BBC news with Stewart Macintosh.
Venezuela’s self-proclaimed interim President Juan Guaido says the government of President Nicolas Maduro is trying to intimidate him. He says his house is under surveillance, and secret police have been asking after his wife. Speaking at the launch of his plan for government, Mr. Guaido asked for foreign diplomats to accompany him home to help protect his family.
The WHO says it needs immediate and unhindered access to a refugee camp in Syria to deliver life-saving supplies to tens of thousands of people in during bitter winter conditions. It says at least 29 children have died of the exposure at the al-Hol camp over the past eight weeks.
A court in France has sentenced two policemen to 7 years in jail for raping a Canadian tourist at what was then the Paris’ judicial police. Nicolas Redouane and Antoine Quirin assaulted the woman after meeting her at a bar. The victim Emily Spanton who waivered her right to anonymity said she was treated like a drunk.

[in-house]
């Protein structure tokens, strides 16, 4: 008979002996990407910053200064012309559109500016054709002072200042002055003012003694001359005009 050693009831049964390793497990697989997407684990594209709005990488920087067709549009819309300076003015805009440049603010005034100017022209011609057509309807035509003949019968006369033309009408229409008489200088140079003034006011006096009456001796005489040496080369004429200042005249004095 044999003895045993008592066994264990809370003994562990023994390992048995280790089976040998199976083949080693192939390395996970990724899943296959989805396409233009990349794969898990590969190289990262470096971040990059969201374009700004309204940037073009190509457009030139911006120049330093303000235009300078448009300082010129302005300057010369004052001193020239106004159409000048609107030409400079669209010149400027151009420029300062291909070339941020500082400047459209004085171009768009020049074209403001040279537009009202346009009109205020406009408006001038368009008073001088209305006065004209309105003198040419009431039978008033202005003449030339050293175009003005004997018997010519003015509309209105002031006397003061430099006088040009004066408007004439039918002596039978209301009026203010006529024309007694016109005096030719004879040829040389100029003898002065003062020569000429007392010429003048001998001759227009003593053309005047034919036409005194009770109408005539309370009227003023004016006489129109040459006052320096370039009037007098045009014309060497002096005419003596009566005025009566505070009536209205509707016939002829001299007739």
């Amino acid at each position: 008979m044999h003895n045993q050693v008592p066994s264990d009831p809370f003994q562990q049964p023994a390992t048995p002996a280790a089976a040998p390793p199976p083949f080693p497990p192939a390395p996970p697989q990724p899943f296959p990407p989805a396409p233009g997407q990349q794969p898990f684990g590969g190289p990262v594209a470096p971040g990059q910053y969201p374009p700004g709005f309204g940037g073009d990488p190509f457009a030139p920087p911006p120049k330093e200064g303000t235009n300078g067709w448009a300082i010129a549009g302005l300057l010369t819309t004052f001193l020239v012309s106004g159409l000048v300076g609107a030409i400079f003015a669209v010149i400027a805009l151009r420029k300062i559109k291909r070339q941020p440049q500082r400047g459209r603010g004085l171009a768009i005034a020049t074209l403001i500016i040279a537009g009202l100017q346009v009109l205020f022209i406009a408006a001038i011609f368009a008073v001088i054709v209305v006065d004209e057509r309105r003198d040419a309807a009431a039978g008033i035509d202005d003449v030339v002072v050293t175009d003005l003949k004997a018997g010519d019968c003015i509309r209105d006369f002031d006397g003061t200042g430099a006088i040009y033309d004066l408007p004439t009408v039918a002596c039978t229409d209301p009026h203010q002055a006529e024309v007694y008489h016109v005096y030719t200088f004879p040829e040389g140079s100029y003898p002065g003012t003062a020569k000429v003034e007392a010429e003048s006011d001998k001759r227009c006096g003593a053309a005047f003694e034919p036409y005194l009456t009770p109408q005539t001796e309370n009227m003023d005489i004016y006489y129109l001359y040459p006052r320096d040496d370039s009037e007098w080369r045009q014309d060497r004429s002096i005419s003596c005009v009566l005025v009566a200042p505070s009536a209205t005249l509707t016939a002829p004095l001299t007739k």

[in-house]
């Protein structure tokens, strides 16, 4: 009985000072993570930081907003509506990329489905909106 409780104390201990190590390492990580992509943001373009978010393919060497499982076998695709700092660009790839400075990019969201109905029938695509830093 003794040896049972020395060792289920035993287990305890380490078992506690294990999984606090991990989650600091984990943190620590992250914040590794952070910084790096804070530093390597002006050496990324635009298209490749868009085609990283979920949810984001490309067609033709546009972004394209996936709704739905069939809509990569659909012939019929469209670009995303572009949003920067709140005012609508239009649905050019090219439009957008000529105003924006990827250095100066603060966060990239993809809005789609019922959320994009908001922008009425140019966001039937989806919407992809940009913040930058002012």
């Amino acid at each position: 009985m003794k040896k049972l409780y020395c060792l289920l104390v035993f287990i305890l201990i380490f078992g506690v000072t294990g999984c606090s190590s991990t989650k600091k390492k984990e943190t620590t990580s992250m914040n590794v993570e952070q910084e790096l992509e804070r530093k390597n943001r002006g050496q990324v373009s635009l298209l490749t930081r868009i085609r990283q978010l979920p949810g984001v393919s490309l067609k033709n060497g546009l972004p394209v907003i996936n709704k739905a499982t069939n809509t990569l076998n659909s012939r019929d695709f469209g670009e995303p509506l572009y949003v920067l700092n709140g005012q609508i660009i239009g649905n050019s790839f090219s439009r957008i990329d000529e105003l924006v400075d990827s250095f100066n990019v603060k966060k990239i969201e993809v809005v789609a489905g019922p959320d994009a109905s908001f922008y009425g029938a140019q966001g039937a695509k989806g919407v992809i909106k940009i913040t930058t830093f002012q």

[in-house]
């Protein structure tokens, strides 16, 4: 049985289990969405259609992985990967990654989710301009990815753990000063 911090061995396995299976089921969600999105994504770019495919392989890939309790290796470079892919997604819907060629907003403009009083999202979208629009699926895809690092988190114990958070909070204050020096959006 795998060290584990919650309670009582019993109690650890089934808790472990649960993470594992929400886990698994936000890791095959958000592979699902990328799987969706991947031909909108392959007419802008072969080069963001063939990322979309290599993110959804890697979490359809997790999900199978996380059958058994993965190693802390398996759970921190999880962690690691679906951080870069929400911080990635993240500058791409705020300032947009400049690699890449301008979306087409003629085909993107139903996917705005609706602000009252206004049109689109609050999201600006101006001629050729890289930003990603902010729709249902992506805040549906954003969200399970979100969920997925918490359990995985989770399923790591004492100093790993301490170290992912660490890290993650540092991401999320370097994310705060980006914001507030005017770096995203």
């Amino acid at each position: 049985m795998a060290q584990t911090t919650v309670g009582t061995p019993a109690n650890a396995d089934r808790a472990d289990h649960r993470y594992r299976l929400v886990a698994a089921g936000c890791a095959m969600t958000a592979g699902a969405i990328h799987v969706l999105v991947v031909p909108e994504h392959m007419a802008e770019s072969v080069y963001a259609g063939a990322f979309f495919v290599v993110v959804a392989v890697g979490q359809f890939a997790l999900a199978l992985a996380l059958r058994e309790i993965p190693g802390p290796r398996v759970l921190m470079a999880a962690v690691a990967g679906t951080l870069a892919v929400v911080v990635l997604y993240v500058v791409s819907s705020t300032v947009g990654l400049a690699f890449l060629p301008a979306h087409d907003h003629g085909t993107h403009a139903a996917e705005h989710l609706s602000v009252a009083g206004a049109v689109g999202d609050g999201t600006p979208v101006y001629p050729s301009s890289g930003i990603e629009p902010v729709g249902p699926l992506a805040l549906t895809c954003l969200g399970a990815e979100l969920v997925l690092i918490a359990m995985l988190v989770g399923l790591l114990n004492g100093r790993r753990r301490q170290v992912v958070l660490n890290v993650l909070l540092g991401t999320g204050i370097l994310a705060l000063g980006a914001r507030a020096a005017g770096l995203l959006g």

Lebanon finally has a government of national unity, ending nearly 9 months of political wrangling. The new cabinet has 30 members, including the country’s first female interior minister. Analysts say a key challenge will be reviving Lebanon’s ailing economy.
The Sri Lankan authorities say bone fragments from the biggest mass grave found since the end of the civil war have been sent to the US for analysis. The Office of the Missing Persons said the samples had been sent to a Miami-based laboratory to determine when those buried had died.
Political science has been reintroduced to university level in Uzbekistan after a 4-year ban. President Shavkat Mirziyoyev overturned the ban introduced by his long-time dictatorial predecessor Islam Karimov.